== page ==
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When the river sues for damages

Should non-human beings and other elements of the natural world have rights? Could granting legal personhood be an important step when it comes to revolutionizing the way we protect nature around the world?

This is a very interesting concept, that although may seem a bit far fetched, is becoming a reality and may have the ability to make a significant difference when it comes to environmental protection!

And actually, when you think about the different environmental ethics that exist, it actually makes a lot of sense for elements of nature to be granted personhood.

Environmental ethics and the rights of nature

Your environmental ethic determines the way you view yourself (or humans in general) in relation to the natural world. Environmental ethics guide our moral relationship with the environment, as it helps us determine what behaviours, actions, and thoughts are ethically right when it comes to human interactions with the natural world.

Environmental ethics can be split into two main groups: anthropocentric and ecocentric (sometimes referred to as non-anthropocentric).

You might be able to guess what an anthropocentric environmental ethic entails based off of the name alone. The prefix “anthropo” comes from the ancient Greek word “Anthropos” which means “human being.” So, this information tells us that anthropocentric environmental ethics places an emphasis on humans.

More specifically, an anthropocentric environmental ethic views humans as separate from and superior to nature.

In contrast, an ecocentric (or non-anthropocentric) environmental ethic recognizes that humankind and nature are one in the same. Although there is often a physical separation between humans and the natural world, an ecocentric environmental ethic results in the understanding that humans are a part of nature.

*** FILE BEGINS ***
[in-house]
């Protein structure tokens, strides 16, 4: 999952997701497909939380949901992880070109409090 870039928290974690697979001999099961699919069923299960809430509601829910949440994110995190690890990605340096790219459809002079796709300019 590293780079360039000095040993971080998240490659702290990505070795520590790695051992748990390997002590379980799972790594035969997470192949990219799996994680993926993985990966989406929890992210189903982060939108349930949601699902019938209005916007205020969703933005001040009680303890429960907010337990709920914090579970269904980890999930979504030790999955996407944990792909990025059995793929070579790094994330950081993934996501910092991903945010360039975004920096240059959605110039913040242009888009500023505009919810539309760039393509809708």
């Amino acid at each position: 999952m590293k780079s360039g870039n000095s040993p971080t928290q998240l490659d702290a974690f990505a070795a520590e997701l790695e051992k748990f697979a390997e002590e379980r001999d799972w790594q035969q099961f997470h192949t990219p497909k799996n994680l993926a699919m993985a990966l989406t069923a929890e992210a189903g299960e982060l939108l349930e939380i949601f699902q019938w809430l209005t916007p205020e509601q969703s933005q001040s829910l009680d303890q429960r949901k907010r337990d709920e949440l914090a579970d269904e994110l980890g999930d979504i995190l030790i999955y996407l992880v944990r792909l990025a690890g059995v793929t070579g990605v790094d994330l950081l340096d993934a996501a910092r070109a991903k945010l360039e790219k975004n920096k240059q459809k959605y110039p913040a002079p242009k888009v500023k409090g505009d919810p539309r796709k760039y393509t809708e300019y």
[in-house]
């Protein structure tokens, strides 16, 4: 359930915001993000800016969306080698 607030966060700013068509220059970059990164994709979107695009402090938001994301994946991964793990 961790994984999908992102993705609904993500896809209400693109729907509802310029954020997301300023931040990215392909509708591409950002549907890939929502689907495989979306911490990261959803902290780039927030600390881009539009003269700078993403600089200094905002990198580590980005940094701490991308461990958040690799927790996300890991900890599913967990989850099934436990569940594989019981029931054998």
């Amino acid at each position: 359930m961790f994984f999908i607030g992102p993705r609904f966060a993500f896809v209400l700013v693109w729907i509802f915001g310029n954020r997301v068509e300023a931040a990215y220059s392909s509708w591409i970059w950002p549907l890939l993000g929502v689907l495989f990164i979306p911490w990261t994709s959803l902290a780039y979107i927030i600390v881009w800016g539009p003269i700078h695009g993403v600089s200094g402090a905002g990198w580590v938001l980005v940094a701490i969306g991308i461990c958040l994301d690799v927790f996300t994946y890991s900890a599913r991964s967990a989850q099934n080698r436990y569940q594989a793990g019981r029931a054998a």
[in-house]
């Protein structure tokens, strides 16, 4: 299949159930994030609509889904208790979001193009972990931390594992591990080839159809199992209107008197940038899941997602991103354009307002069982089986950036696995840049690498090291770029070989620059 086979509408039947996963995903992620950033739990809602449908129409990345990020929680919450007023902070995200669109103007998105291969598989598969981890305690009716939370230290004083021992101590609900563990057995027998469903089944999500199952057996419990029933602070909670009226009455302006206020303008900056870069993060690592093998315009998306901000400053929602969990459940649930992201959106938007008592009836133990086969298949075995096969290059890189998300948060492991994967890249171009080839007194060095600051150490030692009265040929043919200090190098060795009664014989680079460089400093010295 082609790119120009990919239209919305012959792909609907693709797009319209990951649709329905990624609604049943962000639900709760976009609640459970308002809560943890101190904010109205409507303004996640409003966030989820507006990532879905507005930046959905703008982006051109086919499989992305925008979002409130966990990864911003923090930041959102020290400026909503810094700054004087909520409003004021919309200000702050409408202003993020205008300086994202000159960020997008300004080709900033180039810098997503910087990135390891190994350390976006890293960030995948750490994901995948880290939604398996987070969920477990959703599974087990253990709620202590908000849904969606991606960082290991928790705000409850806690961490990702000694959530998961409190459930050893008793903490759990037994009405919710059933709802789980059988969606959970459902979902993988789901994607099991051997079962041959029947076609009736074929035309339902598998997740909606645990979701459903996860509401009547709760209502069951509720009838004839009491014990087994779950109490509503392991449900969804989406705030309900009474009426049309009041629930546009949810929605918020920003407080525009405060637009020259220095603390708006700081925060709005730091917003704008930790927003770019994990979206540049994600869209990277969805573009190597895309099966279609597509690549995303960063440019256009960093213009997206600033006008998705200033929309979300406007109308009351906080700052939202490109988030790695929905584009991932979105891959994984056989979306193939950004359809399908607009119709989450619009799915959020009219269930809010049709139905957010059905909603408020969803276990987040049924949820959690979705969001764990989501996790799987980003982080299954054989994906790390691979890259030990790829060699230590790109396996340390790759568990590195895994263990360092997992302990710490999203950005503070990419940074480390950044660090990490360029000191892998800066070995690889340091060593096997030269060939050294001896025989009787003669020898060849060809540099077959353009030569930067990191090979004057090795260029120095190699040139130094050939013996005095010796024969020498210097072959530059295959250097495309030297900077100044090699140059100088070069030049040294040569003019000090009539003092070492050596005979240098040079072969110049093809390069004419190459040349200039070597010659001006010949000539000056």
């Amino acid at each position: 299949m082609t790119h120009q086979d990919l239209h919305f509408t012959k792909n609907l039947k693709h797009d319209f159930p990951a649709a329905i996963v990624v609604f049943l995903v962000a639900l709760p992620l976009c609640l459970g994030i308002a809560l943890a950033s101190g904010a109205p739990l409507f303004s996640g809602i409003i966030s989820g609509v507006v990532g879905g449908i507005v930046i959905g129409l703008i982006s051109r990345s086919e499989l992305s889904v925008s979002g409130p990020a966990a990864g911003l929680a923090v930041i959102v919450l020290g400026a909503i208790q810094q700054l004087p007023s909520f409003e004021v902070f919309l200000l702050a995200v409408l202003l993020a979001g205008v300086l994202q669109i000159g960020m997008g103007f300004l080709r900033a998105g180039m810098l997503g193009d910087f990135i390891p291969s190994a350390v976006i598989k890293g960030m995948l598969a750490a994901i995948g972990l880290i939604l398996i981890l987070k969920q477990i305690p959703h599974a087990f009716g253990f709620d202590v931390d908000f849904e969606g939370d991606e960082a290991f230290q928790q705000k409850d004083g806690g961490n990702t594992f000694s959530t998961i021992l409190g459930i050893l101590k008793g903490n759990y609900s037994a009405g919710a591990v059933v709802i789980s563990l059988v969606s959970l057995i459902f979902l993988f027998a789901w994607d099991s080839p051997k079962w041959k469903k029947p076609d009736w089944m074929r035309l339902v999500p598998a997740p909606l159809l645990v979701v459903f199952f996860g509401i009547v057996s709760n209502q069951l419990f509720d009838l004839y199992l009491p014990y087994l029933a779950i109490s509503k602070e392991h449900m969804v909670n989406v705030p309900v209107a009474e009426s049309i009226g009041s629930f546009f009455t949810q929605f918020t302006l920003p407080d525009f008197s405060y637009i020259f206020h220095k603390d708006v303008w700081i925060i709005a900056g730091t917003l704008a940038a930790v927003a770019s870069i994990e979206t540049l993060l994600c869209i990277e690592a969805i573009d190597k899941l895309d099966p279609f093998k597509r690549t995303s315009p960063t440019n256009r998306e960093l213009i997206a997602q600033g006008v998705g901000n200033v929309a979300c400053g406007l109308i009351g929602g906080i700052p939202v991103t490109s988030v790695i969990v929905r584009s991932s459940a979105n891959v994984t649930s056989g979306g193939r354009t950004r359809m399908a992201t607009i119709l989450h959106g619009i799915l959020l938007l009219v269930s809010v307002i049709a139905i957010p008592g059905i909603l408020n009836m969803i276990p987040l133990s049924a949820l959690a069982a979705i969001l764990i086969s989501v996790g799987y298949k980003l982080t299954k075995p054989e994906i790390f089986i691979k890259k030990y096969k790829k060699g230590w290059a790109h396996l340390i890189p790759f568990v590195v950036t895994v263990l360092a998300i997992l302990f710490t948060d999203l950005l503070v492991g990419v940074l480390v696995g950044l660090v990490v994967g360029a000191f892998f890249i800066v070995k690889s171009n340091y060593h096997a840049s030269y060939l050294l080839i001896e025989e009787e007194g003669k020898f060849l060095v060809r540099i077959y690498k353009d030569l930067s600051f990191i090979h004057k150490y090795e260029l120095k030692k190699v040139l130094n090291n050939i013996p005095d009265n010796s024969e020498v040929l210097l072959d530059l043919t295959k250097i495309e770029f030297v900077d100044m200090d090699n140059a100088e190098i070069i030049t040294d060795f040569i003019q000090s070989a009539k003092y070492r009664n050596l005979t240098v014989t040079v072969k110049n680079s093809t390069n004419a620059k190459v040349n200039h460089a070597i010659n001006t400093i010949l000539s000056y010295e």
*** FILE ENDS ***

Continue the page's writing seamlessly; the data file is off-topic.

What’s more is that within an ecocentric environmental ethic, all living creatures (not just humans) are thought of as having intrinsic value. This intrinsic value means that each species has a right to survive and be protected for no other reason than the fact that they exist in this world. With this logic, it makes perfect sense for non-human species and other elements of nature to be granted rights. After all, they too have intrinsic value, separate from the value that we might put on them.

Applying ecocentric environmental ethics in real life

Although the idea of granting non-human elements of nature legal standing may seem like a new idea, it has actually been a topic of debate for quite a few years. In 1972, Christopher Stone, a legal scholar, wrote a book called “Should trees have standing? Toward legal rights for natural objects.”

In this book, he proposed redefining trees and other natural objects from objects to legal subjects in an effort to prevent environmental destruction of trees and other species.

Stone states that he is “quite seriously proposing that we give legal rights to forests, oceans, rivers, and other so-called natural objects in the environment-indeed, to the natural world as a whole.”